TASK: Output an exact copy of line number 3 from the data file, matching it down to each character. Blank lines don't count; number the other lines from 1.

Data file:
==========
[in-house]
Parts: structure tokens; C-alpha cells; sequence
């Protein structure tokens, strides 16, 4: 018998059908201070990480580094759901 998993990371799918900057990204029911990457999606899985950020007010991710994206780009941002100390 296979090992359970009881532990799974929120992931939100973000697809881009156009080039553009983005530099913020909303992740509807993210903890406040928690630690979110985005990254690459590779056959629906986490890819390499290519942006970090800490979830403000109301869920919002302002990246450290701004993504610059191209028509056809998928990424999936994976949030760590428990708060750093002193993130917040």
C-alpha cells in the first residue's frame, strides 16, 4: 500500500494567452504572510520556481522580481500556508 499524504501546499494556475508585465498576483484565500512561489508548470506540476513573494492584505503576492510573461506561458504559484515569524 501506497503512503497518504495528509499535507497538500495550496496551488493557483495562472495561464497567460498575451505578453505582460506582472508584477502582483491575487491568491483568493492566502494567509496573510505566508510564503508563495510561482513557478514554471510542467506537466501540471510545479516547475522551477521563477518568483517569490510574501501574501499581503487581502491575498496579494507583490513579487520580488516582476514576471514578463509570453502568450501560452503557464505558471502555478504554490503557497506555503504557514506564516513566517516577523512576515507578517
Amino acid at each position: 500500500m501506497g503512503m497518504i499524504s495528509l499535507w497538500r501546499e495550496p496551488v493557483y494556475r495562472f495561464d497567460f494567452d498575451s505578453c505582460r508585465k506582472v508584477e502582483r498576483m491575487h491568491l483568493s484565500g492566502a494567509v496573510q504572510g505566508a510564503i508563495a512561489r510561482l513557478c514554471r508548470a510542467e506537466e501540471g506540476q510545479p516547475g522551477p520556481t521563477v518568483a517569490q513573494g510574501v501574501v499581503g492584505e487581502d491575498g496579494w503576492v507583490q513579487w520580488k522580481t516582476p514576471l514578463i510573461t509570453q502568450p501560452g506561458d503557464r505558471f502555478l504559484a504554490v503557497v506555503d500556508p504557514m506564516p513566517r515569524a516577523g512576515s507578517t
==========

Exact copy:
């Protein structure tokens, strides 16, 4: 018998059908201070990480580094759901 998993990371799918900057990204029911990457999606899985950020007010991710994206780009941002100390 296979090992359970009881532990799974929120992931939100973000697809881009156009080039553009983005530099913020909303992740509807993210903890406040928690630690979110985005990254690459590779056959629906986490890819390499290519942006970090800490979830403000109301869920919002302002990246450290701004993504610059191209028509056809998928990424999936994976949030760590428990708060750093002193993130917040």